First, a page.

WATER VALLEY–A Water Valley attorney was not seriously injured after being bitten by a copperhead last week. Although it didn’t take long for the snake-lawyer jabs to follow, John Crow has been good-natured about the publicity.
“I have gotten all the lawyer jokes, my preacher said he didn’t know that snakes would bite lawyers,” Crow said. Another jab adds that Crow was okay, but the snake died. Or this proves lawyers are not affected by snake venom.
It could have been much more serious. Crow said he was lucky that the snake only connected with one fang and injected only a small amount of venom when it bit him on the back of his heel. He was out of the hospital in a couple of hours.
The incident occurred last Thursday when he was checking on his tomato plants behind his house and he likened the bite to a wasp or bee sting.
“I looked down to see where the wasp was,” Crow said. That’s when he saw the small snake, mouth open, ready to strike again.
“It wasn’t but about 18 inches long. I had walked all over him and didn’t know it,” Crow said.
He killed the snake with a tomato stake, put it in a bucket and went up to neighbor Tommy Vaughn’s house to get a second opinion on the identity of the snake.
“I think he already knew it was a poisonous snake, he just wanted to get a second opinion,” Vaughn explained last Friday at the lunch table as the story was making the rounds through Water Valley.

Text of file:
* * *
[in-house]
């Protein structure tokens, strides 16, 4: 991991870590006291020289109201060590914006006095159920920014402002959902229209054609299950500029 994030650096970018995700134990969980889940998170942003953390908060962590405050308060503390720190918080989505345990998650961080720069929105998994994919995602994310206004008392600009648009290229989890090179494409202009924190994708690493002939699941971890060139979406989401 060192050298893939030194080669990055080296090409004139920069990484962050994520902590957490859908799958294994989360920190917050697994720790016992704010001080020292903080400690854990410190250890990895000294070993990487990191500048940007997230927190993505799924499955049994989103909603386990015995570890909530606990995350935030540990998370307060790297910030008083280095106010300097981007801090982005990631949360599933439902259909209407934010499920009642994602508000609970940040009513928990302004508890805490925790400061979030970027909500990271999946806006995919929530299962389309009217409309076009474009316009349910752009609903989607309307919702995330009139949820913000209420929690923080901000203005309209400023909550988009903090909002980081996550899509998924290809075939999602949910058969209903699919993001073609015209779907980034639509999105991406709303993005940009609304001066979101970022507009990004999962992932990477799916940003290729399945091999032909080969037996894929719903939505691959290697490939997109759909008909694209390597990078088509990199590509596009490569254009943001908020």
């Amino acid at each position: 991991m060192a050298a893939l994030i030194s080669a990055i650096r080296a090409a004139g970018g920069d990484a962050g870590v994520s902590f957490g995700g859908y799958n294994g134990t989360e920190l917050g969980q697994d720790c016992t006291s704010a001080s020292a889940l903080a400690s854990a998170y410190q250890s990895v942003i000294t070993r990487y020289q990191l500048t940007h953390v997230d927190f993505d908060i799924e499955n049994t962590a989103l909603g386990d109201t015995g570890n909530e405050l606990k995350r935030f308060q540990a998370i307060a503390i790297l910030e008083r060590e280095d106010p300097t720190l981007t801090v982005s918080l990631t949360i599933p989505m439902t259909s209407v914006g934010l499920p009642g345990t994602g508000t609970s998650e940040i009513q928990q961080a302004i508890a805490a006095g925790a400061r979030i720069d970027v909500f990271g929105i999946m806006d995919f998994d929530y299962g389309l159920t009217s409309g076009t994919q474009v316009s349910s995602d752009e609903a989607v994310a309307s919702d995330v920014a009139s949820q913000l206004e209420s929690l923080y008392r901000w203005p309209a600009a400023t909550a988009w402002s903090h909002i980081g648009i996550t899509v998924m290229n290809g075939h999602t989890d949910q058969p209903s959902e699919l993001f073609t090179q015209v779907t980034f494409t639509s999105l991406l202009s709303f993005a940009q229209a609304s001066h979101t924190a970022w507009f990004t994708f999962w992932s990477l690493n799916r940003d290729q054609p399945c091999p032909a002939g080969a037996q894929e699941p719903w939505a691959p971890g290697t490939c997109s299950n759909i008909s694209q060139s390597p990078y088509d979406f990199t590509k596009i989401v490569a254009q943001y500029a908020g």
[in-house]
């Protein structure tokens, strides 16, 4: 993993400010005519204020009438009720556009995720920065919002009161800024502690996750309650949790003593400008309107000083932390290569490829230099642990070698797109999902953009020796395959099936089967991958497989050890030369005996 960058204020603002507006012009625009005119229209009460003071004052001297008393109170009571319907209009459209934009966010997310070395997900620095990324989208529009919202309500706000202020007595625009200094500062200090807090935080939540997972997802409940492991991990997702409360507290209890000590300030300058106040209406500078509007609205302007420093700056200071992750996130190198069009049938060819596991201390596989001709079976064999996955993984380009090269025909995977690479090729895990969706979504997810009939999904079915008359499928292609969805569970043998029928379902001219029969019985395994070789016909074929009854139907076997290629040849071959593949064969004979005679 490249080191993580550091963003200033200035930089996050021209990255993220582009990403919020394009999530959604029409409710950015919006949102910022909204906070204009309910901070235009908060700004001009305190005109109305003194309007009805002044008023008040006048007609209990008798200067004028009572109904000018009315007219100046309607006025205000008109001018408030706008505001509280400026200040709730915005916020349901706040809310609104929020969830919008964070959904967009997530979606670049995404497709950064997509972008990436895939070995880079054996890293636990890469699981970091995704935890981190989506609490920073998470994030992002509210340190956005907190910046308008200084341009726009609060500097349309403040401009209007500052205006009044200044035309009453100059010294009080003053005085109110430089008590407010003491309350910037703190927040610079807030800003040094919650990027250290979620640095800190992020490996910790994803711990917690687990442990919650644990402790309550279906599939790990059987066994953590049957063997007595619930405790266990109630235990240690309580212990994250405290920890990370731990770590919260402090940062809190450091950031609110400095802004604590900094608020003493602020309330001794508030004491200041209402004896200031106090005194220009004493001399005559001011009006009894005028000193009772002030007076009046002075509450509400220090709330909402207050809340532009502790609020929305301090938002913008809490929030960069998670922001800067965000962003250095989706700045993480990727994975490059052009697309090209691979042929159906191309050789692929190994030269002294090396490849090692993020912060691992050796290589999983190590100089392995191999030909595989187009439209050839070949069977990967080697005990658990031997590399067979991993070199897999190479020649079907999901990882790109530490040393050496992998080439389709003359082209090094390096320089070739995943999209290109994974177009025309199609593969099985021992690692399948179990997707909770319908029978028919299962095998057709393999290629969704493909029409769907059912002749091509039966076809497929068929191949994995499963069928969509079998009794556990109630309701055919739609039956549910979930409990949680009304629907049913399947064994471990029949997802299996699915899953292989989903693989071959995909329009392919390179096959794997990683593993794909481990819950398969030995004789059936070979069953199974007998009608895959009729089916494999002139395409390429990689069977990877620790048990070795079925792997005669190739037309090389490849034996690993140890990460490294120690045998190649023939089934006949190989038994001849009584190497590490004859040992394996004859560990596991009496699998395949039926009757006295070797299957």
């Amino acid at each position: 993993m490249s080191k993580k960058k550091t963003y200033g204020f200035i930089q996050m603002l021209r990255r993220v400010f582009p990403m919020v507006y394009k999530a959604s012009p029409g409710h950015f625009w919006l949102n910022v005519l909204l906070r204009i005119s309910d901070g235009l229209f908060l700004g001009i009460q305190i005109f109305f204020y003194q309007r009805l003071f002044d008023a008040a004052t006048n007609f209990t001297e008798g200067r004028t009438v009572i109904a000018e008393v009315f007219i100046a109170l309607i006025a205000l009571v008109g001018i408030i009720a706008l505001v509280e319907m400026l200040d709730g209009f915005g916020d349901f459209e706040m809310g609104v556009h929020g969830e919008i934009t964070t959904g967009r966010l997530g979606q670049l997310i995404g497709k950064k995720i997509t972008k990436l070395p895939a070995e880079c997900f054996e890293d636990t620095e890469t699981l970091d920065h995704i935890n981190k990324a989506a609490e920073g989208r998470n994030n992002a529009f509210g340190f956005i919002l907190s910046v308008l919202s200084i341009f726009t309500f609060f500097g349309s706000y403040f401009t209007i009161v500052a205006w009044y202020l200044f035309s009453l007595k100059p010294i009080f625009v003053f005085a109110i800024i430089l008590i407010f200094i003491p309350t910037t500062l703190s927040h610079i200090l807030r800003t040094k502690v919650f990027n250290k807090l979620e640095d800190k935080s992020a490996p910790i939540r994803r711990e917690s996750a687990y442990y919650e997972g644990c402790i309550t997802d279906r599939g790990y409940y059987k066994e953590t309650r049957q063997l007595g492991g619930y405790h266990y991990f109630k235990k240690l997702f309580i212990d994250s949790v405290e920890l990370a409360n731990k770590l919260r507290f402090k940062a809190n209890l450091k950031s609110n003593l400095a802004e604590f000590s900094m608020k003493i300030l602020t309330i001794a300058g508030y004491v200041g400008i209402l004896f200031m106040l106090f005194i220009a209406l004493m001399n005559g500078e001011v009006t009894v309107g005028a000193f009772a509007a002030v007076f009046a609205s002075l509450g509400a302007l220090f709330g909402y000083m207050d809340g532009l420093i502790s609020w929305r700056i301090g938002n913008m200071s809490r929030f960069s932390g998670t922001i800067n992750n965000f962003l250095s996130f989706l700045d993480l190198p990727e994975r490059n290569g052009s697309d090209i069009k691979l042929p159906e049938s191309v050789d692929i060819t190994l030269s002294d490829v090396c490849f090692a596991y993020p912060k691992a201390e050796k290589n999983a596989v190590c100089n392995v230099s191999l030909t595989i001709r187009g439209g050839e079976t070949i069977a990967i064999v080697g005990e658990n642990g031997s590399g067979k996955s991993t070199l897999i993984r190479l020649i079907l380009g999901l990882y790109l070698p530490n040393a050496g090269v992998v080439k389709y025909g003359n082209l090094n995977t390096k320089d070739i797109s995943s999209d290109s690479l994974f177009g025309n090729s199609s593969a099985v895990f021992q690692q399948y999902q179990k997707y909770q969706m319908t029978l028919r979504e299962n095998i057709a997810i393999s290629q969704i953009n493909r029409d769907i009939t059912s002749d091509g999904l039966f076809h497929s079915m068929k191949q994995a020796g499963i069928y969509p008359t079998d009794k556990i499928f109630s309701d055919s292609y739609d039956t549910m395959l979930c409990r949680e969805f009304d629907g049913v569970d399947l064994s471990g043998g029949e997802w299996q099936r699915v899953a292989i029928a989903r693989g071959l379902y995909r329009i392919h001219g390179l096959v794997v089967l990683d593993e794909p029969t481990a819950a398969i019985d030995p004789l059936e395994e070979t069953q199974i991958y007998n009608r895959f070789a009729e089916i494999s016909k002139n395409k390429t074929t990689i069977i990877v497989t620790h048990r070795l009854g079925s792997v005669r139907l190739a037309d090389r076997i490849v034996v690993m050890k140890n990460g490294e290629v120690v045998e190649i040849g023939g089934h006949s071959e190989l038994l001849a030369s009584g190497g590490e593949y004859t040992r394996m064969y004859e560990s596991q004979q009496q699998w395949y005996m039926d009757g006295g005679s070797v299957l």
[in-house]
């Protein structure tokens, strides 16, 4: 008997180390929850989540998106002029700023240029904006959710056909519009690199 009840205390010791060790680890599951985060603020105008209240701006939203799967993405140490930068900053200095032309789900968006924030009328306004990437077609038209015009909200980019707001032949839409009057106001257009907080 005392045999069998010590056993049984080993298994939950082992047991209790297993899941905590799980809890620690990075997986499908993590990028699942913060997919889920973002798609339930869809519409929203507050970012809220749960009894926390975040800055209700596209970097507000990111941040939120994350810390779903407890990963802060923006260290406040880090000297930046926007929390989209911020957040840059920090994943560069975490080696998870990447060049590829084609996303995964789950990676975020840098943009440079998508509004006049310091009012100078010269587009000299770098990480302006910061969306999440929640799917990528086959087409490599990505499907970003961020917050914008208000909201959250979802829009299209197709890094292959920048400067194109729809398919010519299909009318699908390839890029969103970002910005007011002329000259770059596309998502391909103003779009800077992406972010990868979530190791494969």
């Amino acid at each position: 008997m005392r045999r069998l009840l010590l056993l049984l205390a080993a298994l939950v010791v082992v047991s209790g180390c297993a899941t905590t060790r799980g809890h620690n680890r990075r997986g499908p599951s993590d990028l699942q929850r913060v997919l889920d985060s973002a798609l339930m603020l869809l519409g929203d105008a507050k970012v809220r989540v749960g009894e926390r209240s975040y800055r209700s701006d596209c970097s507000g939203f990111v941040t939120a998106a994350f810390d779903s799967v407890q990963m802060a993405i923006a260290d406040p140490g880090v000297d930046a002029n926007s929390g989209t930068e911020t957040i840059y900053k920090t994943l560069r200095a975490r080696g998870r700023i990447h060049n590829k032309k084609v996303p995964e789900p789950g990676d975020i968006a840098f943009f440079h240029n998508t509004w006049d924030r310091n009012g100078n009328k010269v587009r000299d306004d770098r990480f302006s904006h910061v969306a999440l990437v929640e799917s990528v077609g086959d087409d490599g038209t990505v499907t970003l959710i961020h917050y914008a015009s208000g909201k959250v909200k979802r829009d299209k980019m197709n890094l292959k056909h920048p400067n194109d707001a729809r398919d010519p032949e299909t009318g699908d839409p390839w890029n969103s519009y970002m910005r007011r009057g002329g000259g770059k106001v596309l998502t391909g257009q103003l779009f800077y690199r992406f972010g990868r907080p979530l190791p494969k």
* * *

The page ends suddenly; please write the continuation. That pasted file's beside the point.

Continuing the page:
“I told him he needed to get to the emergency room, but he didn’t seem like he was in any hurry,” Vaughn added.
The pressure to seek medical attention mounted when Crow returned home and his daughter, Anna Gordon, and his wife, Jane, urged him to go to the emergency room in Oxford.
“My heel wasn’t swelling, I could tell I had a little puncture,” Crow said.
He gave in when he said his options were limited: listen to them or make the trip to Oxford.
Their entry into the hospital created quite a stir when they arrived, snake in hand like he was instructed. The snake was discarded after the doctor confirmed it was poisonous and took a picture.
Crow said the hospital kept him under observation for several hours, took some blood and monitored his vital signs.
“It took about two hours before they decided they were not going to give me the anti-venom,” Crow explained.
He was released that night.
Crow said he learned several things about snakes from the experience.
“Bites from the little (copperheads) are more serious because they give you all their venom, the big ones can withhold some poison,” Crow said. He also learned snakes are more likely to be found around some water source this time of year.
He also said he will be more careful about wearing tennis shoes when working around his garden.
“I could feel it for two or three days afterwards, it was kind of like a wasp sting,” Crows added.